# Identification and Collinearity Problems

Hello again,

I am trying to figure out how to run a basic NK model with trend inflation and I managed to get the steady state of nominal interest rate to be greater than the real interest rate. However, what I find is that a problem emerges when I analyse the trend inflation case. The usual cost minimisation problem of monopolistically competitive firms gives the following:

``````Y=(A*(K(-1)^kappa)/THETA_P)*((N/THETA_W)^(1-kappa));                              // AGGREGATE PRODUCTION FUNCTION
w=MC*(1-kappa)*(Y/N)*(THETA_W*THETA_P);                                                 // LABOUR DEMAND
r=MC*kappa*((THETA_P*Y)/K(-1));                                                                  // CAPITAL DEMAND
MC=(1/(A))*((r/kappa)^kappa)*((w/(1-kappa))^(1-kappa));                              // REAL MARGINAL COSTS``````

Where the notation is standard except THETA_P is the price dispersion and THETA_W denotes wage dispersion.

Whenever I run my model, however, all of the 4 equations above turn out to be collinear. In a sense, it is not surprising, because the MC is derived by substituting w and r into Y and rearranging. But how do I then identify aggregate output, if the standard resource constraint of Y=C+I+G identifies the aggregate consumption? If it is not the problem of identification, could this be a problem of the timing? I never really understood this well, but I did not encounter this problem before working with zero trend inflation models.

Another collinear relationship is found in the Taylor rule:

``````(R/STEADY_STATE(R))=((R(-1)/STEADY_STATE(R))^(rho_r))*((((PI/STEADY_STATE(PI))^nu_pi)*((Y/STEADY_STATE(Y))^nu_y))^(1-rho_r))*M;     // TAYLOR RULE
log(M)=sigma_r*e_r``````

Where e_r is just an exogenous shock. I don’t really understand how the Taylor rule can be collinear with itself? Note that this holds even if there is no smoothing or output response.

Thank you!

I had a look at the NK baseline model of fernandez-villaverde and they use not separate unconditional factor demand schedules, but rather the optimal ratio of the factors of production, which gets rid of the singularity problem so long as one of the factors of production has an additional equation. I still don’t get what the additional equation is even though the NK baseline code is right in front of my eyes, but this isn’t a dynare problem, so I’ll figure it out eventually.

i.e. why the division by THETA_P?

Apologies for the long silence, I was on a holiday. Both wage and price dispersion have a negative effect on aggregate employment and output in a Calvo framework because of staggered adjustment (THETA_P being price dispersion). I think this is a fairly standard way of modelling it. Intuition being that although with constant returns to scale all firms have identical reset price, adjustment of prices is non-synchronous and consumers demand more of the goods that are under-priced at any given period. However, output of such firms does not alter, which implies that aggregate demand (=aggregate supply in equilibrium) must fall for the goods market to clear.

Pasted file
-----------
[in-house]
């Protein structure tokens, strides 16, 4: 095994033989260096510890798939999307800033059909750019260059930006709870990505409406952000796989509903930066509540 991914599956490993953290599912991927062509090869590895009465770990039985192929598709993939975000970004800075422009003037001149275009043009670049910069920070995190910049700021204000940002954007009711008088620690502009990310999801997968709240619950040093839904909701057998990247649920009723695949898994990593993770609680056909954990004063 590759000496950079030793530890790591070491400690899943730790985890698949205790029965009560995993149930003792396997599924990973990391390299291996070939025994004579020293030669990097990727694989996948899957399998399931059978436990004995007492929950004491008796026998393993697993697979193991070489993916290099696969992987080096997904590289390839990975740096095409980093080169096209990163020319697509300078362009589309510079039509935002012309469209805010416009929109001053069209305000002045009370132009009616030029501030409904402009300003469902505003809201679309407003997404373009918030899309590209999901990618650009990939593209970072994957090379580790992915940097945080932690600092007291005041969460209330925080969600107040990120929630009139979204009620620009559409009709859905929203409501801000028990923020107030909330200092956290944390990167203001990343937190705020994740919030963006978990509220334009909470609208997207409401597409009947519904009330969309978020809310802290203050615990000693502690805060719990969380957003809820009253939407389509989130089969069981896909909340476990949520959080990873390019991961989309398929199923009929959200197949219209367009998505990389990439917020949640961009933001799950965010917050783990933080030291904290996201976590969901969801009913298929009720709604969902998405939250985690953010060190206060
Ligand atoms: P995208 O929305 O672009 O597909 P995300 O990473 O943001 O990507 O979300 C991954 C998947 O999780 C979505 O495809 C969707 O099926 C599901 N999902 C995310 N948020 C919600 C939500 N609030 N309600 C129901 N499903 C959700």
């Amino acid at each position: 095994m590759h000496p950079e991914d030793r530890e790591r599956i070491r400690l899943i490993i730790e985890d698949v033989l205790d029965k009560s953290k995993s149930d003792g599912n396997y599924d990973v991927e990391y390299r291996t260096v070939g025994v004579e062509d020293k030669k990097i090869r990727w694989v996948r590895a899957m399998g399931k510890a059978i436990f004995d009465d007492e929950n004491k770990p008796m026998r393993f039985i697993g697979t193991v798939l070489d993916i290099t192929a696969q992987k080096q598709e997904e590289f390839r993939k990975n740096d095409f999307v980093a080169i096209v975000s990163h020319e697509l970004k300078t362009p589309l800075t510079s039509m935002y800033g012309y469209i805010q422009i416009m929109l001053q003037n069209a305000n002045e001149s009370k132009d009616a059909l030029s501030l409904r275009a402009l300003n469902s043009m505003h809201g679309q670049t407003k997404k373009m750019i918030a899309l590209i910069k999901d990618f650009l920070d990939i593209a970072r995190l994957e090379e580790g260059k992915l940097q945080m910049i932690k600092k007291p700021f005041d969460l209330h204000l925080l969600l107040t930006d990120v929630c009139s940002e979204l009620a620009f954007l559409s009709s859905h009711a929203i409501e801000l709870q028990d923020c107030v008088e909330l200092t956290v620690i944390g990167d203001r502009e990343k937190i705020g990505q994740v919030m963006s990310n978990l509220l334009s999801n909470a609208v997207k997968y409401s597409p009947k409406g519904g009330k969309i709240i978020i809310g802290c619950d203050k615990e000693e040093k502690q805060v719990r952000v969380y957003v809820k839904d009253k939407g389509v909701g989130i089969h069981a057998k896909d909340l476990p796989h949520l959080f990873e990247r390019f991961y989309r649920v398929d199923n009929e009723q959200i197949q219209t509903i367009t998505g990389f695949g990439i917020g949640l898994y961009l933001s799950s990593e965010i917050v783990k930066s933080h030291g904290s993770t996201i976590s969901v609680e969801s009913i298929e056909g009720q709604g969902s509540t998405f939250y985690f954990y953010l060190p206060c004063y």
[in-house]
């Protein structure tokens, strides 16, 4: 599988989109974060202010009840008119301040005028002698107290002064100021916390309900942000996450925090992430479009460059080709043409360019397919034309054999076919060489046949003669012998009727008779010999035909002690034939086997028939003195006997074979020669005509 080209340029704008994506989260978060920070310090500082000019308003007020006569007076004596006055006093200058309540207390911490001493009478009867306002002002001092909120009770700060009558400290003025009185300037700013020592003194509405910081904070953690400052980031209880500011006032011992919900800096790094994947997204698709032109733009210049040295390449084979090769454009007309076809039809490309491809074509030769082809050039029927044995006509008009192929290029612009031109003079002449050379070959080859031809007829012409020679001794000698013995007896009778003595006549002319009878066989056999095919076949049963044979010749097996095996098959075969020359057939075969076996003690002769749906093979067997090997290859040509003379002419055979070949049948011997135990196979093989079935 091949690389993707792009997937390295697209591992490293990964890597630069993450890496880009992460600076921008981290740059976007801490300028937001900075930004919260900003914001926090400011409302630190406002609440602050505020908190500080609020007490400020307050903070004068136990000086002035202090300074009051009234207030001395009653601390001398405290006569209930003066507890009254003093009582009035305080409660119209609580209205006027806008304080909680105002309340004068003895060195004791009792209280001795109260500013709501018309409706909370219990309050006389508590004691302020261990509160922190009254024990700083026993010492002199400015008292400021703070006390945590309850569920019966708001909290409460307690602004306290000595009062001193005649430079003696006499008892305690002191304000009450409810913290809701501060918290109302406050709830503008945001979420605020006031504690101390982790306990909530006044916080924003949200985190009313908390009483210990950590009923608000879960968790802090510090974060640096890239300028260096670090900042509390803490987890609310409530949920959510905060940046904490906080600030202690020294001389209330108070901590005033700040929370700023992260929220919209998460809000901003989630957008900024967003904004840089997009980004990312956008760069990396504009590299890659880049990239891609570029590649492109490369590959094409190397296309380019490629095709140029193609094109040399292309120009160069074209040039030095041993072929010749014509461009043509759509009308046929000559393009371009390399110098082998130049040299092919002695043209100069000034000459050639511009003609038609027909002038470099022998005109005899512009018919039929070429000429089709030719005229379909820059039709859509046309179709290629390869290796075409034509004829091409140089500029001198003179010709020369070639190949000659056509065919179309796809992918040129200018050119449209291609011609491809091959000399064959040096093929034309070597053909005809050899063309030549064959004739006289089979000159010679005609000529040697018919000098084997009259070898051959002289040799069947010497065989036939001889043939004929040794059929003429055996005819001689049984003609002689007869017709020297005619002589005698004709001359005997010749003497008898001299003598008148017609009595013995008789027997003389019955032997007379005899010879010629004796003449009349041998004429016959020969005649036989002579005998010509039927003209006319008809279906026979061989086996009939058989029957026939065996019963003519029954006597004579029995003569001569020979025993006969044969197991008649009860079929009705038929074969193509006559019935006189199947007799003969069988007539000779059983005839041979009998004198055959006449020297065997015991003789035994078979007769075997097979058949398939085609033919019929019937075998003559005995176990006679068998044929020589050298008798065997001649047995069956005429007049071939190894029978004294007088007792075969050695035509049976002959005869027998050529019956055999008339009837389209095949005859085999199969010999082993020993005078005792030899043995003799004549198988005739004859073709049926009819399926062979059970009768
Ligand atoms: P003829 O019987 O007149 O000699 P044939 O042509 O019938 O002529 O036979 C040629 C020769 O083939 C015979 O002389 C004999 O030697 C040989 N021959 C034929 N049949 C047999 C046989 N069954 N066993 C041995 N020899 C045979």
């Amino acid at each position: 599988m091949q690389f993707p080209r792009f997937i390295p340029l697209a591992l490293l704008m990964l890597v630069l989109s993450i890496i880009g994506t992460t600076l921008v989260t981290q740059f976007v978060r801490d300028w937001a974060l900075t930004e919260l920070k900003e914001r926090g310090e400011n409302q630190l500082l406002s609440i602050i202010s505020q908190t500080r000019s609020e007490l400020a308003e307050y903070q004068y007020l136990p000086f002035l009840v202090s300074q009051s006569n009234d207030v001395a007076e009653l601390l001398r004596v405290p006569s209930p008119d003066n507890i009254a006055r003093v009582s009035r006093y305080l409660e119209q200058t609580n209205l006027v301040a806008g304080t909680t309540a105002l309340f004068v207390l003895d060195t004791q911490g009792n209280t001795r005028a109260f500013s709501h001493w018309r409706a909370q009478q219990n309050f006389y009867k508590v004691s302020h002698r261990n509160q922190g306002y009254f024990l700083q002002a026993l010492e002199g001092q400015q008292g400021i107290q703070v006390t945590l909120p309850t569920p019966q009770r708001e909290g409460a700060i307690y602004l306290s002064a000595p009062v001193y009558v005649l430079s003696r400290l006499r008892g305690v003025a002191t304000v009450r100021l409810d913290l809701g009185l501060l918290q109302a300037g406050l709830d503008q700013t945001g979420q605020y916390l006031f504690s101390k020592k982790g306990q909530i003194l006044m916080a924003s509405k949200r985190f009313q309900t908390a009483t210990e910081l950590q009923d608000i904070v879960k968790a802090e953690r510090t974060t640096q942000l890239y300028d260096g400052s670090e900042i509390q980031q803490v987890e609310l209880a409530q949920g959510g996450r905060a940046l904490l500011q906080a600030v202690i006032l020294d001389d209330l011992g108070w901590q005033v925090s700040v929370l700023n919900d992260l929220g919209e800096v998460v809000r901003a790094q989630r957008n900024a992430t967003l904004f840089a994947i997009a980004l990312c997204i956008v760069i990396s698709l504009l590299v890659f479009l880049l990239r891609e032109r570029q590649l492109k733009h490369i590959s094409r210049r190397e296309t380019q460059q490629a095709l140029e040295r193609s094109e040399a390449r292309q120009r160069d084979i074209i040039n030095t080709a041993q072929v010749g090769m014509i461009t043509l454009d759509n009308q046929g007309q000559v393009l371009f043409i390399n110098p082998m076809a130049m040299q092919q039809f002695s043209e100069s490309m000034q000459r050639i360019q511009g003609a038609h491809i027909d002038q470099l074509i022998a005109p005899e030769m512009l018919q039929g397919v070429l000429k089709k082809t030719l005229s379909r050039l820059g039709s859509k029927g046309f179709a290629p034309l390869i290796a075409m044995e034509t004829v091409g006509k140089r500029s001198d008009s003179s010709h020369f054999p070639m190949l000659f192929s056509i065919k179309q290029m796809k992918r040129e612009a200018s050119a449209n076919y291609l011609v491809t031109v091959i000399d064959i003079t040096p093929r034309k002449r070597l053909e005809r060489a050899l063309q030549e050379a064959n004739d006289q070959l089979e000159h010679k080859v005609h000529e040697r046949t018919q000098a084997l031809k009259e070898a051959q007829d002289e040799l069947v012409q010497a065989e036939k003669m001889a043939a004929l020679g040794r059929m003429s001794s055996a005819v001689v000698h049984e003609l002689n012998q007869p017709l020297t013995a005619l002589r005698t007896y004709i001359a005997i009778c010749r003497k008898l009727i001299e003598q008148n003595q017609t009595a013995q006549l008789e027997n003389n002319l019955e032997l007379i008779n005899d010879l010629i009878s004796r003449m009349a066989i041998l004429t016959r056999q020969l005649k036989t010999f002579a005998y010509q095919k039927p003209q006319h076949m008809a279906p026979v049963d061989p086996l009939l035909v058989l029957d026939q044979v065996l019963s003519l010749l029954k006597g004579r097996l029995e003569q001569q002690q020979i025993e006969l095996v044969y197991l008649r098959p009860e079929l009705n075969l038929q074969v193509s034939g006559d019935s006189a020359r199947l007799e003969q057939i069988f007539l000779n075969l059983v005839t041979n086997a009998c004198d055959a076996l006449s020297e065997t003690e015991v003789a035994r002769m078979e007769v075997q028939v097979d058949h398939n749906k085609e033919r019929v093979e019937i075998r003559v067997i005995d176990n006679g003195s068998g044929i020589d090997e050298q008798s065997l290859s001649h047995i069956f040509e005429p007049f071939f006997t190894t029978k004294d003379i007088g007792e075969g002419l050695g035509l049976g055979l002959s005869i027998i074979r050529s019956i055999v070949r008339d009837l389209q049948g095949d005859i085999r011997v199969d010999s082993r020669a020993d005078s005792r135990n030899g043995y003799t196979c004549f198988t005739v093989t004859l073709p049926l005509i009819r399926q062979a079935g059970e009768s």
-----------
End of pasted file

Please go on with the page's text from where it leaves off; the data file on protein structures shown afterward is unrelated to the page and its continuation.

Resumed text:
In any case, the identification issue was totally unrelated to the set of equations describing cost-minimisation displayed above. I just missed another equation in the nominal part of the model that identified the stochastic discount factor. Since then, I took out the stochastic discount factor as one of the endogenous variables as it is simply the inverse of the gross nominal interest rate.

The collinearity of the Taylor rule still persists, however. And interestingly, it is only the Taylor rule collinear with itself when it is represented as above, but when it is represented as below, it becomes collinear with the Euler equation:

``````PI(+1)=beta*R*((PSI(+1)/PSI)*(UC(+1)/UC));                                              //(4)   EULER EQUATION
R=D*PI(+1);                                                                             //(5)   FISCHER EQUATION

PSI being a preference shock. The two representations are in a sense identical given the Fischer equation, but give rise to completely different results. Any idea what I might be missing?

Ok. I did not see that this was the price dispersion term. That explains it.

Regarding collinearity: you have the issue described in: [An infinity of steady states with Taylor rules)
You cannot simultaneously determine the nominal interest rate and inflation in steady state in the model due to the Fisher equation.

This was quite careless of me. I am identifying steady state inflation with a parameter, but I completely forgot to write the Taylor rule by explicitly taking it into the account. Now that I have re-written the Taylor rule in the following way: